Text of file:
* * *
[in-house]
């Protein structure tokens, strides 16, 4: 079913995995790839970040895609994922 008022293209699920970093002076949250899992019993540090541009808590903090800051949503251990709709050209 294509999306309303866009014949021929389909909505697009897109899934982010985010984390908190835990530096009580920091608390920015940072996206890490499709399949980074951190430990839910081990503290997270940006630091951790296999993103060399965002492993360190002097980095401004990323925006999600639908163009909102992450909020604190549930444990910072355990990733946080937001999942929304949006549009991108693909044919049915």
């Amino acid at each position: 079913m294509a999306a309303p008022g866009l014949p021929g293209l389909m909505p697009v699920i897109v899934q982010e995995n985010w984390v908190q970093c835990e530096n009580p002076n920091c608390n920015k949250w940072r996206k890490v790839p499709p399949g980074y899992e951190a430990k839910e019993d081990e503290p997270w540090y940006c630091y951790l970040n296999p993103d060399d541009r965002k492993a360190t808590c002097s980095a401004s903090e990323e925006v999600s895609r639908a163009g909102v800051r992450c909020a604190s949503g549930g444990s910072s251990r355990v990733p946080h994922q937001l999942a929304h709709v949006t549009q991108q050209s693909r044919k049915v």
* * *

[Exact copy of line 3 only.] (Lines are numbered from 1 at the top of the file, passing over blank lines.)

């Amino acid at each position: 079913m294509a999306a309303p008022g866009l014949p021929g293209l389909m909505p697009v699920i897109v899934q982010e995995n985010w984390v908190q970093c835990e530096n009580p002076n920091c608390n920015k949250w940072r996206k890490v790839p499709p399949g980074y899992e951190a430990k839910e019993d081990e503290p997270w540090y940006c630091y951790l970040n296999p993103d060399d541009r965002k492993a360190t808590c002097s980095a401004s903090e990323e925006v999600s895609r639908a163009g909102v800051r992450c909020a604190s949503g549930g444990s910072s251990r355990v990733p946080h994922q937001l999942a929304h709709v949006t549009q991108q050209s693909r044919k049915v």